HK 'soft target' for computer hackers
The SAR is vulnerable to computer attack, with small businesses particularly at risk from hackers and e-mail viruses, information technology experts warn.
The acting director of the Information and Technology Services Department - the Web site of which was attacked twice this month - called for greater emphasis on protecting computers from hackers such as those responsible for last week's e-mail virus attacks.
Acting Director Cheng Yan-chee also said the Hong Kong Productivity Council would follow through on its plan to create a computer emergency-response team by the end of this financial year. While police had no comment on the investigations, computer science professor Samuel Chanson said he expected the hunt to be long and tiring.
'Experienced hackers can come and go without a trace, they're very difficult to track,' said Dr Chanson, of the Hong Kong University of Science and Technology, who trains officers in the police force's computer crime section.
'We're not part of the commonly targeted cities [such as New York or London], but we're definitely not very safe because the level of awareness of protecting one's machine - especially among small businesses - is very low.' Hong Kong was not substantially different from the rest of the world in terms of its 'hacker profiles', he said. 'If the hacker is in Hong Kong, the person is young, a high school or university student, and likely to be a loner.' In this respect, the 'movie stereotype' of a single hacker silhouetted by the glow of his computer screen is accurate. What is incorrect is the amount of time it takes to hack into a site.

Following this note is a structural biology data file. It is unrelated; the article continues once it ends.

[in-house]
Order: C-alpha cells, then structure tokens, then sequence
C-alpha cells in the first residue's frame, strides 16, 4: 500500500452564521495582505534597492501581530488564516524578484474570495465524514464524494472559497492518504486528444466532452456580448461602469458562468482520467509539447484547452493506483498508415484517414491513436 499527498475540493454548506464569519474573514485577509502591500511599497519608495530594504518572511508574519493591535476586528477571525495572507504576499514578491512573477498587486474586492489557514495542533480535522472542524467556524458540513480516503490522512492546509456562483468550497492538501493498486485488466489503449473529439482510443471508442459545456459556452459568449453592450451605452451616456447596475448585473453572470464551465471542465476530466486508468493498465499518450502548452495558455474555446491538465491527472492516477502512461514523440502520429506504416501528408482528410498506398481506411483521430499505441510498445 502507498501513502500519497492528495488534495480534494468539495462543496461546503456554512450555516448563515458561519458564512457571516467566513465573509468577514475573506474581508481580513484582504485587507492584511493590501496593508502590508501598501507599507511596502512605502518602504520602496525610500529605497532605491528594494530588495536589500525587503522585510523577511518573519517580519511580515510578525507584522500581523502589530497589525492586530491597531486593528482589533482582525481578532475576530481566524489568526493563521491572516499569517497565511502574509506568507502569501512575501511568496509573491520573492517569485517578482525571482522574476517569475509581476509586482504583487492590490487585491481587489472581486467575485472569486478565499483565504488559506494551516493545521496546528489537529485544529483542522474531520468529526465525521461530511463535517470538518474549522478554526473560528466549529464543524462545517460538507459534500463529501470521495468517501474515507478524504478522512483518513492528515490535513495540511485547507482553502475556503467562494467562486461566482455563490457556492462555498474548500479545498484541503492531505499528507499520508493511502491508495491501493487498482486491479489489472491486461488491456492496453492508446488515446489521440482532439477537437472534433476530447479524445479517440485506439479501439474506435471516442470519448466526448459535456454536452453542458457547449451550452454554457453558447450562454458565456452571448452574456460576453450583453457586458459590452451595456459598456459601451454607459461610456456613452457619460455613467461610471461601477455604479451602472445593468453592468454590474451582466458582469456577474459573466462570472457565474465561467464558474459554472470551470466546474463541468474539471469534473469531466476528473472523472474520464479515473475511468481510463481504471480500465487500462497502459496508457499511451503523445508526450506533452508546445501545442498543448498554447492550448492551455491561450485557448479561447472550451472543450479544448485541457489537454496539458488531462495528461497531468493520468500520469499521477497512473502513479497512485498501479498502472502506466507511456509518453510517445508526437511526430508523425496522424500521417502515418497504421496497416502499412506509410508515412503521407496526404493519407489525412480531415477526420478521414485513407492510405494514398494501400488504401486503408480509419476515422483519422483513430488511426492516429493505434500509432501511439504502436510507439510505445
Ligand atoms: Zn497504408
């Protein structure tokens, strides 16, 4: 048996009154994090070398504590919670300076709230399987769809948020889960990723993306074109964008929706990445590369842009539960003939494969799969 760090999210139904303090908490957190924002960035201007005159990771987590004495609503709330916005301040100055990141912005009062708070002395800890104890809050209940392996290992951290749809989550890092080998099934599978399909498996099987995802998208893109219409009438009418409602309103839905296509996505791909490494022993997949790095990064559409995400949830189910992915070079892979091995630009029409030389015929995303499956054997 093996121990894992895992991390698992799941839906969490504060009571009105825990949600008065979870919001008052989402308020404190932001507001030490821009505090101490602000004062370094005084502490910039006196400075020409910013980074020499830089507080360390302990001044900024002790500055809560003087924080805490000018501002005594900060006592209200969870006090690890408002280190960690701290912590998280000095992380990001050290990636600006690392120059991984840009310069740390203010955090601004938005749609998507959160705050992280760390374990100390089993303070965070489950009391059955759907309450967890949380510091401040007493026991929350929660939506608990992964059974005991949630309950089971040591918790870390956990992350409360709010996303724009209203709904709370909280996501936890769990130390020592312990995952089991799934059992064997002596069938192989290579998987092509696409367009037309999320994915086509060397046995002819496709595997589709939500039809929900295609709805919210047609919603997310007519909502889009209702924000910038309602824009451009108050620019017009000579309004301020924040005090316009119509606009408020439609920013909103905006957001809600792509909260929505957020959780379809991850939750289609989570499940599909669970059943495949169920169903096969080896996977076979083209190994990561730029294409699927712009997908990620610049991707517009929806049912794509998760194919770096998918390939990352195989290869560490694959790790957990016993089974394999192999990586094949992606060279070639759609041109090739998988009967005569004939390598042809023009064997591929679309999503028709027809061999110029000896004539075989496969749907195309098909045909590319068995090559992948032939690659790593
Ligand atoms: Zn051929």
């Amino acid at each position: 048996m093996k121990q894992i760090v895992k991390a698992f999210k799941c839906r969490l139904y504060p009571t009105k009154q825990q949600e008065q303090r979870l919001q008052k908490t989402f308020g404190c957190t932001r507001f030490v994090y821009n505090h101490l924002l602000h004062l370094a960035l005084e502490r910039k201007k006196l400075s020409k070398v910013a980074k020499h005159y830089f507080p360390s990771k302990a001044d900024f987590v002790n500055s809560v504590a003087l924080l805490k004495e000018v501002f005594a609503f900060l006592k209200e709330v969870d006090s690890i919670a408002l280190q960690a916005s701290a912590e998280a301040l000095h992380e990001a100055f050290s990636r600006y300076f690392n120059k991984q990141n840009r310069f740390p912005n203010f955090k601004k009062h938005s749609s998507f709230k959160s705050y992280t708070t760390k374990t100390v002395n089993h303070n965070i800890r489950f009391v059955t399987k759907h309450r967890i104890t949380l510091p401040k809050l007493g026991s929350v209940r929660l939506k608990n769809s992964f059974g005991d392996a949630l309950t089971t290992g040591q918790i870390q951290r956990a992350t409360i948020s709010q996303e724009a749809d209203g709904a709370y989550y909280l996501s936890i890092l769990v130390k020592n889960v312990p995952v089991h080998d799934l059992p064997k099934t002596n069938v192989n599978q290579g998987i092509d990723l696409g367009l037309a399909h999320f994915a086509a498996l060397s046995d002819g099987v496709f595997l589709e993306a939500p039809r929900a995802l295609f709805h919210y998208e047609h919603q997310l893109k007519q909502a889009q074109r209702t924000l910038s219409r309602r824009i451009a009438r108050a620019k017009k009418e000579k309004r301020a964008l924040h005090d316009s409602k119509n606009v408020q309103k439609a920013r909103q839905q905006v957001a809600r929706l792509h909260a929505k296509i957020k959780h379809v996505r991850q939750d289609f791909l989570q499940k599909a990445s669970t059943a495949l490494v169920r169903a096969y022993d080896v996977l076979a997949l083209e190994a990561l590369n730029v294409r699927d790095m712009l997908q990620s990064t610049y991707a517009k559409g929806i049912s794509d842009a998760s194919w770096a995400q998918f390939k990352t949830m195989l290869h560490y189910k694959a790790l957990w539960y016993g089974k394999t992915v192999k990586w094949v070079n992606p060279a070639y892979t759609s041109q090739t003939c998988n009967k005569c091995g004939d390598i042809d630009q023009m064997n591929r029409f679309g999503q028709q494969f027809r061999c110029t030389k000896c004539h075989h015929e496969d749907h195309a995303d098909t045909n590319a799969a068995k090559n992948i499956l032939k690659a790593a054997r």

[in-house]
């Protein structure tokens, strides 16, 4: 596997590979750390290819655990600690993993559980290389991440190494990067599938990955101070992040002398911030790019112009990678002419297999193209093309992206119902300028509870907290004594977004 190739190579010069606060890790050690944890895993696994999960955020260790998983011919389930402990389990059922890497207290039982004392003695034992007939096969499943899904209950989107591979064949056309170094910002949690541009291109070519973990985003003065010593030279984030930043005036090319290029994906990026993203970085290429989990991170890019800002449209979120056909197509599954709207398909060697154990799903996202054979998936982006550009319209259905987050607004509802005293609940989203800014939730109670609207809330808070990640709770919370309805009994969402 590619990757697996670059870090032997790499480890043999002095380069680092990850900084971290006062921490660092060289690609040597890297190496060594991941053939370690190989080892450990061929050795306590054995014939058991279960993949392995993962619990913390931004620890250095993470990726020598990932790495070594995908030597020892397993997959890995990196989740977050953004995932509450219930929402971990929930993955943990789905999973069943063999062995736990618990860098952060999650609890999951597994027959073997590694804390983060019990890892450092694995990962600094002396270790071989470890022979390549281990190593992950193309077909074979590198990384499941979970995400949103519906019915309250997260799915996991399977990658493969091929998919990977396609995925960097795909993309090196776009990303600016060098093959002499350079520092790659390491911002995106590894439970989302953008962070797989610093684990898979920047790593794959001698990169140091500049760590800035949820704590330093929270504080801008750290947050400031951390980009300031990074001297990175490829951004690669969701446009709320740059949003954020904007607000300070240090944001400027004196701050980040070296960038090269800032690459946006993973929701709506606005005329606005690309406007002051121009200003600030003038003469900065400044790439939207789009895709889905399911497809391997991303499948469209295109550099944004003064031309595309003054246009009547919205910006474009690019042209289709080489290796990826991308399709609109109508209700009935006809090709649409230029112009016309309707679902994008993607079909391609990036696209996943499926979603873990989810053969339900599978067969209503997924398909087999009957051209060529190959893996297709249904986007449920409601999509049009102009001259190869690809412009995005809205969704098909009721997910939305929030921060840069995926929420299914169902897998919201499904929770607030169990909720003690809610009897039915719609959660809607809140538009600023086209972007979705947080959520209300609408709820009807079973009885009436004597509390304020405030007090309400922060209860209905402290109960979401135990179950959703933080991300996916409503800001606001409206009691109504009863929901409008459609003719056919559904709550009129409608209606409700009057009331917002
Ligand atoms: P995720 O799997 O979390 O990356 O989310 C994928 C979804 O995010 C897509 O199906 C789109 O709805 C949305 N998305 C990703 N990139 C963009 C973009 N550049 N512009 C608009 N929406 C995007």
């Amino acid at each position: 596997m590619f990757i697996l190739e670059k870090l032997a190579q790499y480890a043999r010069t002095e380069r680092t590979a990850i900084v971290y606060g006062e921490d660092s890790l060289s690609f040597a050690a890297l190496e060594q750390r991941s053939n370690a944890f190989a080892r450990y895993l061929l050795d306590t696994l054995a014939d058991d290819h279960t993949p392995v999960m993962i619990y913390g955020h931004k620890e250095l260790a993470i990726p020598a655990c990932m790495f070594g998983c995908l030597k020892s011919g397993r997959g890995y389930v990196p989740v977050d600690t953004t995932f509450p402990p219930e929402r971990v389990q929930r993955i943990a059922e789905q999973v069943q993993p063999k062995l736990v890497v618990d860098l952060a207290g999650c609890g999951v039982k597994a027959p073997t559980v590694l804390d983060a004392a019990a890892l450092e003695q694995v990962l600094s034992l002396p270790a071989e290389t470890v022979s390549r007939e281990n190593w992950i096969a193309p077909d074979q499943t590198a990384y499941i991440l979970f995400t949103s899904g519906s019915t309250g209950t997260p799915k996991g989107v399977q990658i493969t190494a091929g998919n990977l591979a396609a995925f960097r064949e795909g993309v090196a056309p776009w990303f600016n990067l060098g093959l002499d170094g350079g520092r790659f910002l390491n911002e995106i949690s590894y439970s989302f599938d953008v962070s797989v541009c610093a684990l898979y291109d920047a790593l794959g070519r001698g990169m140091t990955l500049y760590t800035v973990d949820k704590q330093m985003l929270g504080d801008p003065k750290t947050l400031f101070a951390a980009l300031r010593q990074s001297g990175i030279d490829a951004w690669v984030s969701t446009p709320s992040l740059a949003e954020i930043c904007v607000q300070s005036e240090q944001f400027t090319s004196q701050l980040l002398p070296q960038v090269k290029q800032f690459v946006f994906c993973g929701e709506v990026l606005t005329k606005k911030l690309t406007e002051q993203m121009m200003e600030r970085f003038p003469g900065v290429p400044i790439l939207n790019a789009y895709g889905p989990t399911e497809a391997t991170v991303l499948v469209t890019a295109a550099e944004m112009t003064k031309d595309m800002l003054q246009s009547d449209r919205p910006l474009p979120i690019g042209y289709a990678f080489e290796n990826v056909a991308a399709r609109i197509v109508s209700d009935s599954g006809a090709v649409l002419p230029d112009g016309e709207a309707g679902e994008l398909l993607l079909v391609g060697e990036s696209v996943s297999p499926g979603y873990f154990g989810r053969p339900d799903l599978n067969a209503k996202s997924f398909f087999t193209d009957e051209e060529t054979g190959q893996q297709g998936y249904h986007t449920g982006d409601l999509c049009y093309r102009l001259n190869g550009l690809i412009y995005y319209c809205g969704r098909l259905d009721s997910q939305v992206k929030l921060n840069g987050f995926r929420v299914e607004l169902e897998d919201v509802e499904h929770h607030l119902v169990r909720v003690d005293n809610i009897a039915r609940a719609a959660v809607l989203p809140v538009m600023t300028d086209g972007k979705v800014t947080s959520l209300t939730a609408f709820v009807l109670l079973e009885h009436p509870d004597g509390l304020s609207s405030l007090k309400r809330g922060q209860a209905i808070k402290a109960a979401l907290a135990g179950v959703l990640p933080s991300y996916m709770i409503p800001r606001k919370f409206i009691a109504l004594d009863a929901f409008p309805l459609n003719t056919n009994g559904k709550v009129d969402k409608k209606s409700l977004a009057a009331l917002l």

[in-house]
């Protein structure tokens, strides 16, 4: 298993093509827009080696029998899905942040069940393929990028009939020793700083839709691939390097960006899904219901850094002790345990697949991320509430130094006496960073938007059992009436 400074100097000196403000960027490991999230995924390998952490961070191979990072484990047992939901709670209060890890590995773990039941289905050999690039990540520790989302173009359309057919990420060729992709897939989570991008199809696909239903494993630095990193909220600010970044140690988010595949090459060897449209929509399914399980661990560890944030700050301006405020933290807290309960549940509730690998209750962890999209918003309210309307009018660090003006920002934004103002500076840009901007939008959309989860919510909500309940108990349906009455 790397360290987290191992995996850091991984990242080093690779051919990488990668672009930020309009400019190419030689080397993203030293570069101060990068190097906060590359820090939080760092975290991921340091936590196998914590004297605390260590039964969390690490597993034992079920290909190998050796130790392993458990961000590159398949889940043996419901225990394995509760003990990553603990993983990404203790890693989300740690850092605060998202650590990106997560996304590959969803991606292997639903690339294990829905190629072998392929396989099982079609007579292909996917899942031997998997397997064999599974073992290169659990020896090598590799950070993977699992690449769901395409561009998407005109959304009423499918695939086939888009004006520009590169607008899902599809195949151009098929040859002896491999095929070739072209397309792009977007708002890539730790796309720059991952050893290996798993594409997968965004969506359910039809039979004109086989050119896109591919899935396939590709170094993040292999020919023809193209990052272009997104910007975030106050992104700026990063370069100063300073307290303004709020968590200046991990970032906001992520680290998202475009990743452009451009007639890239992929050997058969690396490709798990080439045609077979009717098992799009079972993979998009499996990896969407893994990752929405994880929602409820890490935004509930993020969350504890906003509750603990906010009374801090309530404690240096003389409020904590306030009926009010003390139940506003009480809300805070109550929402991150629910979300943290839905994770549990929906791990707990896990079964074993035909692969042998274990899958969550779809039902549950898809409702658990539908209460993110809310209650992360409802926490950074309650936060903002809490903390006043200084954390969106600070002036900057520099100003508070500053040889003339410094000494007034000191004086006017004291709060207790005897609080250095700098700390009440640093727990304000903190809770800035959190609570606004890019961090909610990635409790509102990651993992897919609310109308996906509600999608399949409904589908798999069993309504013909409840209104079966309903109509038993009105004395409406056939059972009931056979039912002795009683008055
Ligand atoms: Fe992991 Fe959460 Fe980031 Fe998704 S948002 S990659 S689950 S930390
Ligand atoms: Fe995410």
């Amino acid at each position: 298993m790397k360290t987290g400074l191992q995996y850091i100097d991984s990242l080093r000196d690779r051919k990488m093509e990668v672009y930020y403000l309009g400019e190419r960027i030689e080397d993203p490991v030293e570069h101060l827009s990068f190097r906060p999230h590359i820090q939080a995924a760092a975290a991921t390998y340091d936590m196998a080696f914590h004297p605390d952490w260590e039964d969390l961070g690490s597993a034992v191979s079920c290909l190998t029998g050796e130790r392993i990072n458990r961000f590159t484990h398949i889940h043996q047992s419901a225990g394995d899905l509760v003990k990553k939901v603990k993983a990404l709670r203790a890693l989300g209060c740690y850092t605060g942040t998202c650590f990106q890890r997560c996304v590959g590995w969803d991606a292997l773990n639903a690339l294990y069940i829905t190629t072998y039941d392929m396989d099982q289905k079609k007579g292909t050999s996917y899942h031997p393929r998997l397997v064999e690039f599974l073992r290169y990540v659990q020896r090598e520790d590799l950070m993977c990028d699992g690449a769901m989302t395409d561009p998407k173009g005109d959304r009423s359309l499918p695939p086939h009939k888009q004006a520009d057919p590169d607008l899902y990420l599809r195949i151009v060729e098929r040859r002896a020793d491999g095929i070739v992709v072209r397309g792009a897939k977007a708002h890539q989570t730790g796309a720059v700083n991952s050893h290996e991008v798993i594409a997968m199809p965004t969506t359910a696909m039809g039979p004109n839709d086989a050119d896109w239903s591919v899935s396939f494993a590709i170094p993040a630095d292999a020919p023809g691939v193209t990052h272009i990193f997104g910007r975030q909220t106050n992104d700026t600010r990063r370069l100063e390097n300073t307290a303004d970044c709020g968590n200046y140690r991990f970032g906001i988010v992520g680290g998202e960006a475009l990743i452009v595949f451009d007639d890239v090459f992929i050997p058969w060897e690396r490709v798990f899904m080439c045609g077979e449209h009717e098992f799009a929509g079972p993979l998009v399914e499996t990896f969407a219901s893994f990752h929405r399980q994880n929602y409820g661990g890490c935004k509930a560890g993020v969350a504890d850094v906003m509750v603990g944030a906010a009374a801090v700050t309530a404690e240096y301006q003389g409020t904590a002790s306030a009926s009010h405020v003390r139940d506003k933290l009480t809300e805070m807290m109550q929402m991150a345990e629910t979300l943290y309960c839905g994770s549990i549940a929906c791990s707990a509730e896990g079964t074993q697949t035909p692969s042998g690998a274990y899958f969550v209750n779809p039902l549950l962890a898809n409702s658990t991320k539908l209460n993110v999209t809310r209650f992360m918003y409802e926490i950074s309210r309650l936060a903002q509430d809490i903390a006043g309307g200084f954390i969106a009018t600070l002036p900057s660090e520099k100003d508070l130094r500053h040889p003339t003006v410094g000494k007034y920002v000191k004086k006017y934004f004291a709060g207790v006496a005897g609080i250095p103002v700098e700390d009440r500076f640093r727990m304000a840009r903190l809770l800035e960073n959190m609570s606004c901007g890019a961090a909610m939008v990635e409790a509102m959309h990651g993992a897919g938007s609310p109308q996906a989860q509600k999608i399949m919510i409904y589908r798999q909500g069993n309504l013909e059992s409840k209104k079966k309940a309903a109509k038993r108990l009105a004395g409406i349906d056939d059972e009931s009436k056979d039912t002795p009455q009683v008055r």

'It's not exciting work, and it doesn't take just a few seconds,' he said. 'I've never hacked into anything, but I have supervised students hacking into sample sites. A bright computer science student takes at least a week to get into a system . . . it's all trial and error.' His students, he added, could acquire the skills to launch a virus programme in a few weeks, at the longest a month.
Police would start the hunt by searching for a trace of the hacker, usually by searching through the routing paths of incoming e-mails or scanning the records of operating systems.
'Clever hackers, though, never start a hack from their own machines,' he said, recalling the fact that police investigating the 'ILOVEYOU' virus were led to a false address in Manila. 'Right now, the level of hacking activities in Hong Kong is relatively low, but we're afraid activity may increase if we don't do something about it.' Police reported more than 200 hacking incidents last year but less than 50 in 1998.